Where Maximum Conviction was a half-decent action movie, FoE has an unnecessarily muddled plot and acting which wasn’t bad but hardly good with Ving Rhames merely cashing in what has to be a limited paycheck and Seagal mostly sitting back and, as has been the case of late, having his stunt double doing most of the work. For his part, Bren Foster isn’t too bad being what amounts to be the central and most likeable character though his motivations and actions are downright bizarre; loyalty is one thing but the hellhole he was placed in part by Mr. Anderson should’ve given him pause to do anything for Anderson. And Danny Trejo is in yet another one of his roles that is indistinguishable from the previous and probably was doing a favor for Seagal who appeared in Trejo’s Machete.
Whoo, that took a bit and I haven’t even touched the direction by Keoni Waxman who, according to the credit block on the back cover co-scripted but in the actual end credits, it’s a Michael Black, so perhaps a pseudonym. Whatever the case, Waxman’s fight scenes are framed well enough it’s just the other elements that don’t quite work beginning with using several security camera shots which don’t amount to anything nor do they come into play at the end either. Waxman’s career consists of B-level material from the aforementioned Maximum Conviction, Hunt to Kill starring Steve Austin and 2007’s Anna Nicole.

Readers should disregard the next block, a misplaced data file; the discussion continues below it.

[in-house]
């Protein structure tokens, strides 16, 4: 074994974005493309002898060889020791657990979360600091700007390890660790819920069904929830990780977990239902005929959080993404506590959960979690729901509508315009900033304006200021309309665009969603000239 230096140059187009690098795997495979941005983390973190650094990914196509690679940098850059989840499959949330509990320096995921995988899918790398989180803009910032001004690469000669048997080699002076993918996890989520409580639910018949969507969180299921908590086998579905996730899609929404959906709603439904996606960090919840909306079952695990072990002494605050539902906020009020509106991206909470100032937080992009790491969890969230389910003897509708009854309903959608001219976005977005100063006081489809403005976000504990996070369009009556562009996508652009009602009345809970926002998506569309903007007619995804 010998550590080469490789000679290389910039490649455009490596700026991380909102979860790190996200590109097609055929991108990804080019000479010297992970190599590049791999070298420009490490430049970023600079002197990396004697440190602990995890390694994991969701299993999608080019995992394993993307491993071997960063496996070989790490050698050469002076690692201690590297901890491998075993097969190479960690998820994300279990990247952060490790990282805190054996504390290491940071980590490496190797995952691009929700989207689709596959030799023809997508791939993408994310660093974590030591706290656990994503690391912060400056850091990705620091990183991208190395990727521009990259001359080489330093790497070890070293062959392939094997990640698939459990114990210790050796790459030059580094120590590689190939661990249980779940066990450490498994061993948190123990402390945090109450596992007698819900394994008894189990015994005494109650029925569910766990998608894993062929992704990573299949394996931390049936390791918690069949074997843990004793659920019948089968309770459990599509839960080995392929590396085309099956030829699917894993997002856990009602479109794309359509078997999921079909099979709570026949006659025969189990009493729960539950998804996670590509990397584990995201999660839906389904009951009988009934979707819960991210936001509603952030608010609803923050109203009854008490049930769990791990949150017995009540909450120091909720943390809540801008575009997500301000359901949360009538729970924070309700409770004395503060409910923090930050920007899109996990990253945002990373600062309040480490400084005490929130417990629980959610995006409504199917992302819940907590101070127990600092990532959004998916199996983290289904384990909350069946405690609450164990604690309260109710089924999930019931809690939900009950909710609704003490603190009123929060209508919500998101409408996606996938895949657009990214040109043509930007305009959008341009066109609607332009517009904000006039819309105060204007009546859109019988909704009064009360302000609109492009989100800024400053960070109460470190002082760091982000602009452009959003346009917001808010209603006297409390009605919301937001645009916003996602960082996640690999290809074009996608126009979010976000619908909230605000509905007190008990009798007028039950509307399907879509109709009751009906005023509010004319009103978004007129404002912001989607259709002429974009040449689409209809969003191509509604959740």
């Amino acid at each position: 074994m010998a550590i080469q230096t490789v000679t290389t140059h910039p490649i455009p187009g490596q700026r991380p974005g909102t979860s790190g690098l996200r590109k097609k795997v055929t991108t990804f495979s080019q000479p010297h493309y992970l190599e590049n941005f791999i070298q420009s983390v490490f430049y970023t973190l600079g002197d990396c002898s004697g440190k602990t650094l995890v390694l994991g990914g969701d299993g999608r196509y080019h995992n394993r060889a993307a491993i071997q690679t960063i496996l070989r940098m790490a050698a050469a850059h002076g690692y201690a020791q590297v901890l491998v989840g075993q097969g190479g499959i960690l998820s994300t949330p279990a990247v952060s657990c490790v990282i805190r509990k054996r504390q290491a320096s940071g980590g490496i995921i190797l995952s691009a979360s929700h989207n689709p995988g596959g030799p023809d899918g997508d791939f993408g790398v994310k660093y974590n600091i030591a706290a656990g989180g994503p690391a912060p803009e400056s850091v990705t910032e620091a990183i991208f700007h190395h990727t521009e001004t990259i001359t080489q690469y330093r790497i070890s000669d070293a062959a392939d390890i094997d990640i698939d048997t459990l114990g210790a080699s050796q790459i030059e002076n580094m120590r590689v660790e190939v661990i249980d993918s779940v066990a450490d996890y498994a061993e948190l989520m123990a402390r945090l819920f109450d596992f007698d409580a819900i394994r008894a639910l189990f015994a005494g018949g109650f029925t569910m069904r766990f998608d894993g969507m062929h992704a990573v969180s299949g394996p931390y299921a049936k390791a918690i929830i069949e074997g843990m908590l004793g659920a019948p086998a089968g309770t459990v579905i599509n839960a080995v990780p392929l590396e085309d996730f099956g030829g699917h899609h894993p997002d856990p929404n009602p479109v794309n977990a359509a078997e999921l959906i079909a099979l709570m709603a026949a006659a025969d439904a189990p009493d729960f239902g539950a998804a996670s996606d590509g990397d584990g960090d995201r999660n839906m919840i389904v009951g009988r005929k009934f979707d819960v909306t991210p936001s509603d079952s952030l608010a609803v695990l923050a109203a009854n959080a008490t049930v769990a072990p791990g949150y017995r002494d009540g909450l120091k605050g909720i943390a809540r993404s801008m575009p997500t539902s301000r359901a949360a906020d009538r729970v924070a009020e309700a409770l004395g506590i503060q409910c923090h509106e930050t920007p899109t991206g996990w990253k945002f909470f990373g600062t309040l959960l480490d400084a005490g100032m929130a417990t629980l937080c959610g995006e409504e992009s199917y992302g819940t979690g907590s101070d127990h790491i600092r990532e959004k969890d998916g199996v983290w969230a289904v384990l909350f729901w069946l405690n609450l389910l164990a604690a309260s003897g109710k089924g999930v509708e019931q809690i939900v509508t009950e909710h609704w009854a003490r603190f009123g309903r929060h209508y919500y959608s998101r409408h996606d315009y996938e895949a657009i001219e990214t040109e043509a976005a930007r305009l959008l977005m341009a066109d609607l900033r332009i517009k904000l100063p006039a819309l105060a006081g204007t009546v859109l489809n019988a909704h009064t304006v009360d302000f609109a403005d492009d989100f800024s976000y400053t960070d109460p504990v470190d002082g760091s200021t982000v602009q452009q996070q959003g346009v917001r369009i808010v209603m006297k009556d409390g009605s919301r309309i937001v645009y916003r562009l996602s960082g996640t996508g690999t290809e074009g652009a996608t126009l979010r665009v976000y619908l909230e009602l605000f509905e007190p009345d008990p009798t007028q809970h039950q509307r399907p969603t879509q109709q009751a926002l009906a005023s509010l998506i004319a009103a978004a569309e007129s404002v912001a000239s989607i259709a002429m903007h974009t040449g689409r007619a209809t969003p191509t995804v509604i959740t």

All in all, Force of Execution might not be the worst movie I’ve seen, even in 2013, but it’s really not a very good movie. The performances are at best average with the likes of Ving Rhames and Danny Trejo signing on work with Steven Seagal. This is yet another DTV flick that will be, and should be, forgotten in a mere few months.
SPECIAL FEATURES – 1.5/5
The only feature is a Force of Execution: Behind the Story (17:13; HD) featurette. The retail DVD Copy is also included.
Previews – Maximum Conviction, Pawn Shop Chronicles, Pawn
VIDEO – 4.5/5
Anchor Bay Entertainment releases Force of Execution on Blu-ray and unlike a lot of direct-to-video movies which often have a glossy/soft look to the video transfer, this one, presented in regular 1.78 widescreen, actually isn’t bad. Detail levels are decent and colors, which tend to move towards darker tones, seem well balanced. Black levels also seem nice with a deepness and richness, especially if you look at Seagal’s shiny helmet of hair.
AUDIO – 3.5/5
The Dolby TrueHD 5.1 track is unexpectedly weak for an action movie. The bulk of the audio comes from the center speaker for dialogue and such but even things like gunfire seems to be centrally located with spattering of residual effects making use of the rear channels. Still, it’s a perfectly adequate track, just disappointing for an action-er.
OVERALL – 2.0/5
Overall, Force of Execution is yet another lame direct-to-video action movie that serves only for producer/star Steven Seagal to get together with friends and have a good ‘ole time, coherent plot be damned. For their parts, Ving Rhames and Danny Trejo are ho-hum with thin characters and the fight scenes, while nicely choreographed, leads only to an unsatisfying finale which only made me regret the 95-minutes I committed to the film. The Blu-ray is pretty weak with one featurette and merely average lossless audio, although the video transfer is quite good.